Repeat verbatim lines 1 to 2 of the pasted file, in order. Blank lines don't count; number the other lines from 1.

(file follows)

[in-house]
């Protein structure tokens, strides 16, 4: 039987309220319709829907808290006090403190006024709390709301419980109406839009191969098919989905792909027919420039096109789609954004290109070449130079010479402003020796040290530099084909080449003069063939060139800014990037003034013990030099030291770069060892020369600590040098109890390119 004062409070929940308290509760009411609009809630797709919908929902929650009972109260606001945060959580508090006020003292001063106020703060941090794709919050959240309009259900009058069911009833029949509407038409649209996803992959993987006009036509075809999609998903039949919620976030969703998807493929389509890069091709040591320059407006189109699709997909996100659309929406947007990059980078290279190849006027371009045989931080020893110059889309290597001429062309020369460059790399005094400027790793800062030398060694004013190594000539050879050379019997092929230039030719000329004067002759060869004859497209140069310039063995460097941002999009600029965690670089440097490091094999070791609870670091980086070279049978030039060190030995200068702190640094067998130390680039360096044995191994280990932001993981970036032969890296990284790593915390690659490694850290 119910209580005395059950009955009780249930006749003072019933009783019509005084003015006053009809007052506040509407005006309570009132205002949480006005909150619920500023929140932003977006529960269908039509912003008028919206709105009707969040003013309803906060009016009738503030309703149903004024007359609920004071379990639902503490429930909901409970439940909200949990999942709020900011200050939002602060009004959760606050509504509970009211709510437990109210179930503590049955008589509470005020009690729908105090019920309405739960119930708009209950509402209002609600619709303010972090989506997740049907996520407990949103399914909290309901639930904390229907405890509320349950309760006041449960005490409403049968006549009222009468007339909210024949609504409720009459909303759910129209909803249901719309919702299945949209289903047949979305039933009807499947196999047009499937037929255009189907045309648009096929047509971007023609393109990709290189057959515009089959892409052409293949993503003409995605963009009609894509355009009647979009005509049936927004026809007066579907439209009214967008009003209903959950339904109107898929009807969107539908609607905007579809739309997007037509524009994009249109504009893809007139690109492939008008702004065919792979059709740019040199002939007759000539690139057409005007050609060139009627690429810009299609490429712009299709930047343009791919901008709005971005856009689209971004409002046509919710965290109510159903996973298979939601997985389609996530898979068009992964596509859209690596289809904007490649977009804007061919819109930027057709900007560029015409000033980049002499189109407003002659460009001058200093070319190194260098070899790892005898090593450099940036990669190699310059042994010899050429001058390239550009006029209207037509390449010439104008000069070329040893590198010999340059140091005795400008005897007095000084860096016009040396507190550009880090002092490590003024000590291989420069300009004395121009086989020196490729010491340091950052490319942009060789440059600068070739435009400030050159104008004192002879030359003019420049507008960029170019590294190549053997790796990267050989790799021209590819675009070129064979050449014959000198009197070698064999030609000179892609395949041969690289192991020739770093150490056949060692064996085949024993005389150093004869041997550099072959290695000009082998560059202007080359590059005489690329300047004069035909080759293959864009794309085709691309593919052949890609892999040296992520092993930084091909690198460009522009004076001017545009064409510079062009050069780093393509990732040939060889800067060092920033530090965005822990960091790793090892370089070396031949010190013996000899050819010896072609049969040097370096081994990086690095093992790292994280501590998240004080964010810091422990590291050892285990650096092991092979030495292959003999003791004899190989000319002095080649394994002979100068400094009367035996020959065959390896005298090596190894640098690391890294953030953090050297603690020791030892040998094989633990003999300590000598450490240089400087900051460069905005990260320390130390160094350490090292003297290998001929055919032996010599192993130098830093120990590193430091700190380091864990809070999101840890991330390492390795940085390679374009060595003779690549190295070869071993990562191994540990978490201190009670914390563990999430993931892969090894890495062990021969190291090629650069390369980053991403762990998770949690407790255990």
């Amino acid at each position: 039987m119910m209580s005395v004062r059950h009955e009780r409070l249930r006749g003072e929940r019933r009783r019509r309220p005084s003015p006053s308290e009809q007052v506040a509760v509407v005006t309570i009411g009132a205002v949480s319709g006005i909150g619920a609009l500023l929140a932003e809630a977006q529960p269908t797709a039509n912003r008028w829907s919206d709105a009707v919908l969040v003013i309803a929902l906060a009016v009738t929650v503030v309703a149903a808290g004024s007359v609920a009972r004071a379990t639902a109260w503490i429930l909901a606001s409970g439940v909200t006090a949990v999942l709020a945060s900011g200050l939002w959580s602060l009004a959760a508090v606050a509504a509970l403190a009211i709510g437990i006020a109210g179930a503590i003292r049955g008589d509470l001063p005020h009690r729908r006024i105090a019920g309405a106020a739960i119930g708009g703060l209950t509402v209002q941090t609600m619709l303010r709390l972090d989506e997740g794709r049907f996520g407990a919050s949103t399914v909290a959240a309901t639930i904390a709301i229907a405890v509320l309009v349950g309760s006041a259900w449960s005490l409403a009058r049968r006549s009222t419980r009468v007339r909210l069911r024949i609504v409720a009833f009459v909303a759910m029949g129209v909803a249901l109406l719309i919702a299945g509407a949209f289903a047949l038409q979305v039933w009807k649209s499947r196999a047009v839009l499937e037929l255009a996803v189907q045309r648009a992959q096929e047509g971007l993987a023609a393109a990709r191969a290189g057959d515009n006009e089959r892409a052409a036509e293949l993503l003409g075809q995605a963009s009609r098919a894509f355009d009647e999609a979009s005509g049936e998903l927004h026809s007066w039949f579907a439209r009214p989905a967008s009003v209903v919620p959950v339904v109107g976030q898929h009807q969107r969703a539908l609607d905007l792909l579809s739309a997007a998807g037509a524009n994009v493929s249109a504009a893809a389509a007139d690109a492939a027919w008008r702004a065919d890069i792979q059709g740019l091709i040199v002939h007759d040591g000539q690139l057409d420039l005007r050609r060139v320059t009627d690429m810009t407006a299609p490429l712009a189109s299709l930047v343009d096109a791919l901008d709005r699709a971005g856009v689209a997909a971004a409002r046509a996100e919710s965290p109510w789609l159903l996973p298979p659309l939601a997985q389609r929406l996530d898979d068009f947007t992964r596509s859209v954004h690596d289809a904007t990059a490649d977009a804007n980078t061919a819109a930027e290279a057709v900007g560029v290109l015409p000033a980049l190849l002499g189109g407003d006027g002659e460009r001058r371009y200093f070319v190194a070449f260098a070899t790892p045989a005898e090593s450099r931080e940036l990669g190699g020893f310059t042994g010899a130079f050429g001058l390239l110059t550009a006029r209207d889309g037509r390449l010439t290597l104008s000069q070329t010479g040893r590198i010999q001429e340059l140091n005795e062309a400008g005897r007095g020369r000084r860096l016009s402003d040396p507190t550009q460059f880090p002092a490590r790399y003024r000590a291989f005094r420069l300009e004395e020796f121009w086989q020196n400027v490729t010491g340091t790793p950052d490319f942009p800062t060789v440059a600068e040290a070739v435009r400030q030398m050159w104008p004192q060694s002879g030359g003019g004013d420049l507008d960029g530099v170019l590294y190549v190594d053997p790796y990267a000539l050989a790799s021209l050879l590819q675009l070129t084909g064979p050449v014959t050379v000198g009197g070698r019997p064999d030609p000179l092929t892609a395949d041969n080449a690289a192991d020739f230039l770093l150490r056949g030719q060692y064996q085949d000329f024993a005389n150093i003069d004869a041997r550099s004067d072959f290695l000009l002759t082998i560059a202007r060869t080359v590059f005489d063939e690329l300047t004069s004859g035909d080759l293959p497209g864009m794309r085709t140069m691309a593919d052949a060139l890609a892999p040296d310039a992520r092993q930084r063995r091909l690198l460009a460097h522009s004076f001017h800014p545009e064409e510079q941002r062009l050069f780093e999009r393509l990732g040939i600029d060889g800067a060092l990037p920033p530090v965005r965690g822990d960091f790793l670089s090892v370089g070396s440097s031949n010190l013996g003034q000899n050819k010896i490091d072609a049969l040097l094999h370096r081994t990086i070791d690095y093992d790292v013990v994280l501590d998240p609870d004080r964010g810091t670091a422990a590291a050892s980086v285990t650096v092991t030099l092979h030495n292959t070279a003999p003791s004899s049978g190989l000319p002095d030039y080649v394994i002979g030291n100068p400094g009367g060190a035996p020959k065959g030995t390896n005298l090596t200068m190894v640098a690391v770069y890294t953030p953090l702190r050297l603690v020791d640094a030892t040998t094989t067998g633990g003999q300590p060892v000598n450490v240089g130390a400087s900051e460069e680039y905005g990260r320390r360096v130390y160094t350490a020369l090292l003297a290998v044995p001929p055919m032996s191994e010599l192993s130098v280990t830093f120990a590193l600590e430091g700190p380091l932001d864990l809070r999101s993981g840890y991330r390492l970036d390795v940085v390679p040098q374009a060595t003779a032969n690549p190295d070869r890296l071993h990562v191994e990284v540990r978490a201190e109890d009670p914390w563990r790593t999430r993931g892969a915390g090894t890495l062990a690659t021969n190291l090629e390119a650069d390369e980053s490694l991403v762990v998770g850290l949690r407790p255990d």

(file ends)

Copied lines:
[in-house]
């Protein structure tokens, strides 16, 4: 039987309220319709829907808290006090403190006024709390709301419980109406839009191969098919989905792909027919420039096109789609954004290109070449130079010479402003020796040290530099084909080449003069063939060139800014990037003034013990030099030291770069060892020369600590040098109890390119 004062409070929940308290509760009411609009809630797709919908929902929650009972109260606001945060959580508090006020003292001063106020703060941090794709919050959240309009259900009058069911009833029949509407038409649209996803992959993987006009036509075809999609998903039949919620976030969703998807493929389509890069091709040591320059407006189109699709997909996100659309929406947007990059980078290279190849006027371009045989931080020893110059889309290597001429062309020369460059790399005094400027790793800062030398060694004013190594000539050879050379019997092929230039030719000329004067002759060869004859497209140069310039063995460097941002999009600029965690670089440097490091094999070791609870670091980086070279049978030039060190030995200068702190640094067998130390680039360096044995191994280990932001993981970036032969890296990284790593915390690659490694850290 119910209580005395059950009955009780249930006749003072019933009783019509005084003015006053009809007052506040509407005006309570009132205002949480006005909150619920500023929140932003977006529960269908039509912003008028919206709105009707969040003013309803906060009016009738503030309703149903004024007359609920004071379990639902503490429930909901409970439940909200949990999942709020900011200050939002602060009004959760606050509504509970009211709510437990109210179930503590049955008589509470005020009690729908105090019920309405739960119930708009209950509402209002609600619709303010972090989506997740049907996520407990949103399914909290309901639930904390229907405890509320349950309760006041449960005490409403049968006549009222009468007339909210024949609504409720009459909303759910129209909803249901719309919702299945949209289903047949979305039933009807499947196999047009499937037929255009189907045309648009096929047509971007023609393109990709290189057959515009089959892409052409293949993503003409995605963009009609894509355009009647979009005509049936927004026809007066579907439209009214967008009003209903959950339904109107898929009807969107539908609607905007579809739309997007037509524009994009249109504009893809007139690109492939008008702004065919792979059709740019040199002939007759000539690139057409005007050609060139009627690429810009299609490429712009299709930047343009791919901008709005971005856009689209971004409002046509919710965290109510159903996973298979939601997985389609996530898979068009992964596509859209690596289809904007490649977009804007061919819109930027057709900007560029015409000033980049002499189109407003002659460009001058200093070319190194260098070899790892005898090593450099940036990669190699310059042994010899050429001058390239550009006029209207037509390449010439104008000069070329040893590198010999340059140091005795400008005897007095000084860096016009040396507190550009880090002092490590003024000590291989420069300009004395121009086989020196490729010491340091950052490319942009060789440059600068070739435009400030050159104008004192002879030359003019420049507008960029170019590294190549053997790796990267050989790799021209590819675009070129064979050449014959000198009197070698064999030609000179892609395949041969690289192991020739770093150490056949060692064996085949024993005389150093004869041997550099072959290695000009082998560059202007080359590059005489690329300047004069035909080759293959864009794309085709691309593919052949890609892999040296992520092993930084091909690198460009522009004076001017545009064409510079062009050069780093393509990732040939060889800067060092920033530090965005822990960091790793090892370089070396031949010190013996000899050819010896072609049969040097370096081994990086690095093992790292994280501590998240004080964010810091422990590291050892285990650096092991092979030495292959003999003791004899190989000319002095080649394994002979100068400094009367035996020959065959390896005298090596190894640098690391890294953030953090050297603690020791030892040998094989633990003999300590000598450490240089400087900051460069905005990260320390130390160094350490090292003297290998001929055919032996010599192993130098830093120990590193430091700190380091864990809070999101840890991330390492390795940085390679374009060595003779690549190295070869071993990562191994540990978490201190009670914390563990999430993931892969090894890495062990021969190291090629650069390369980053991403762990998770949690407790255990």